Anything that can be hung should be hung. Hooks on the undersides of shelves are a go-to for mugs, while large utensils can be well catered for with rails and racks.

small kitchen tips

9. Double up

Going back to gadgetry, even seemingly sensible tools can often be economised, and canny buyers can squeeze two tools into the space of one. “Employ multi-purpose kitchen utensils,” says Silverthorn, “you’re automatically saving space.

“I’ve been working with Brabantia (brabantia.com/uk),” she adds, “and their new Tasty+ range is full of them. There’s a spatula that’s also a fork, a skimmer that’s also a ladle, a spaghetti spoon that’s also got a measuring tool in it. You’re instantly halving the utensils in your kitchen.”

Preparing to Plant your Spring Bulbs? 7 Colourful Options to Consider

best spring bulbs

From blousy tulips to cool white daffodils and dainty irises, Hannah Stephenson digs through some of the best bulbs available now.

Summer’s on its way out, which means it’s time to start planting your new spring bulbs – and why not turn over a new leaf and try something different? Bulb specialists and other outlets have a host of options to create a riot of colour in spring, or you could opt for some more unusual eye-catching varieties.

Here are some of the new and unusual spring bulbs to consider…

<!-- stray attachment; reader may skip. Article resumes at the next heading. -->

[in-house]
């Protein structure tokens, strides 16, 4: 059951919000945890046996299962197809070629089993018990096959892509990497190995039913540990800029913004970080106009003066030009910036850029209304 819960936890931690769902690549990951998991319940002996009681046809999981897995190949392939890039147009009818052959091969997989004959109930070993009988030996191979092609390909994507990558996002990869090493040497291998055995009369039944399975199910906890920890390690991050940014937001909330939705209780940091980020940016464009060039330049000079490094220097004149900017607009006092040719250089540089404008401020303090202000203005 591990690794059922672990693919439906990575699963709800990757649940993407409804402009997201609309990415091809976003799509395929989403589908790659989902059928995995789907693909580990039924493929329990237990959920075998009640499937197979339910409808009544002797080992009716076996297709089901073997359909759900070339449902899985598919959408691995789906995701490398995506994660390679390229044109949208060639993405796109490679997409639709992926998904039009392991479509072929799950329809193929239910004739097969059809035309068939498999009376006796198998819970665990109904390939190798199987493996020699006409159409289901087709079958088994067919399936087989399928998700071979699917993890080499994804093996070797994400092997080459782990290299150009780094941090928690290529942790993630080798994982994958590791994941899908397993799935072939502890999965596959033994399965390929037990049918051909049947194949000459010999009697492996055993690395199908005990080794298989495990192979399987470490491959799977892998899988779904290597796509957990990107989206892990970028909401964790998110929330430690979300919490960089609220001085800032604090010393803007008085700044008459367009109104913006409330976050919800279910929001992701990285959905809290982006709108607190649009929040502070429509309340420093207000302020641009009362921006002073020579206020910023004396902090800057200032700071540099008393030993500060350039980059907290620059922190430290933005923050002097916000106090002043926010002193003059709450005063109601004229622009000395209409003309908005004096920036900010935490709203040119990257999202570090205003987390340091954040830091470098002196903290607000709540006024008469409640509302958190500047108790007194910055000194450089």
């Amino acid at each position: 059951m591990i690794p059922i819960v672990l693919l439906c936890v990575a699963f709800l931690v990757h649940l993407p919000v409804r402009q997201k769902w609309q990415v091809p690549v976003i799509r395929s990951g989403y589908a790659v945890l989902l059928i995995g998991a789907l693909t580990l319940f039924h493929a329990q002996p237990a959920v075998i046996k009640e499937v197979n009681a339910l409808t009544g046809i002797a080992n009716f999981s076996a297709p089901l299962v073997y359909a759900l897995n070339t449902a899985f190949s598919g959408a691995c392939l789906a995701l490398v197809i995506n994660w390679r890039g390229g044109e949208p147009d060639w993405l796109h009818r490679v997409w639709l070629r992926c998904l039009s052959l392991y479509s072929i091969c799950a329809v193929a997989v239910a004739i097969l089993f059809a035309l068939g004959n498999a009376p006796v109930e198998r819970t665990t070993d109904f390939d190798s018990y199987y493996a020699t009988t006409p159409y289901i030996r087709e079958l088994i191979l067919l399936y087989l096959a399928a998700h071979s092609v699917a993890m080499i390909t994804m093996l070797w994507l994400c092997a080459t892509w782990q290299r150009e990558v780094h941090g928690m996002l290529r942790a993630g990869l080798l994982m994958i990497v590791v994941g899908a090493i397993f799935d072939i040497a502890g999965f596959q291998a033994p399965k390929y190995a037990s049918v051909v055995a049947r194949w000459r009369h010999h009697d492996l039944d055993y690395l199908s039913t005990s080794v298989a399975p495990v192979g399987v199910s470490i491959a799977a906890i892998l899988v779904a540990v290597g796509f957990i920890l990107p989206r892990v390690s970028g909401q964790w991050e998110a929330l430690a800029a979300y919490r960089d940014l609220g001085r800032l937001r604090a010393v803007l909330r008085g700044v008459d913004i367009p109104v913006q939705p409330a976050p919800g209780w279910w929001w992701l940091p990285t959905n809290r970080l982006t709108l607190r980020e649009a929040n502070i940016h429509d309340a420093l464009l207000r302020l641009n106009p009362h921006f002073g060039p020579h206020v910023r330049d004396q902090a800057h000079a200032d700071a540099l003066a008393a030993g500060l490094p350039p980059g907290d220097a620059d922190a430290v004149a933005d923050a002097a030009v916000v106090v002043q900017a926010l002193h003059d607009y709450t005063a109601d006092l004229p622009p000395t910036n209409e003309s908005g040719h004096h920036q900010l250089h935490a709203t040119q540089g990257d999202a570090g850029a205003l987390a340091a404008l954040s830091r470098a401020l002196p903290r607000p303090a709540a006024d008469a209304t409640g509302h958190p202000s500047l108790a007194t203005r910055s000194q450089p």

best spring bulbs

1. Fritillaria persica Purple Dynamite, £12.50 for one, Directbulbs.co.uk

This new hybrid of the persica family has wonderful shiny flowers of a deep purple black, and grows to 60-90cm (2-3ft). It’s ideal for free-draining sunny borders and looks stunning grown alongside Fritillaria Persica Ivory Bells, as the creamy white flowers are such a great contrast. Left to naturalise, it will work well planted with eremurus.

best spring bulbs

2. Iris Germanica ‘Bumblebee Deelite’, £6.99 for three bare roots, Dobies

This pretty miniature bearded iris bears dainty yellow and purple flowers, producing up to five flowers per stem. Grow it in full sun in well-drained soil and fertilise the soil every spring, as these little plants are hungry feeders.

best spring bulbs

3. Tulipa clusiana ‘Tinka’, £5.40 for 10, Broadleighbulbs.co.uk

The elegant Tulip clusiana cultivars are sometimes overlooked but make easy plants for a sunny bed or rock garden, or in a pot. They may also thrive without being lifted. ‘Tinka and ‘Honky Tonk’ are two of the newest and among the best. ‘Tinka’ is an eye-catching addition to a sunny rock garden, bearing slender flowers of pure yellow with deep red outer petals. As the plant ages it develops an apricot hue.

best spring bulbs

4. Narcissus ‘Snowy Mountain’, £5.50 for eight bulbs, Tulipstore.eu/en

This new daffodil recently received a five-star rating from Which? Gardening, the Consumers’ Association magazine. It reported that this statuesque variety has grey-green leaves and stems which complement the large white flowers very well, creating a cool colour combination. The stems stayed strong and straight when the flowers were open, and the large blooms had impressively long trumpets, blooming for around four weeks.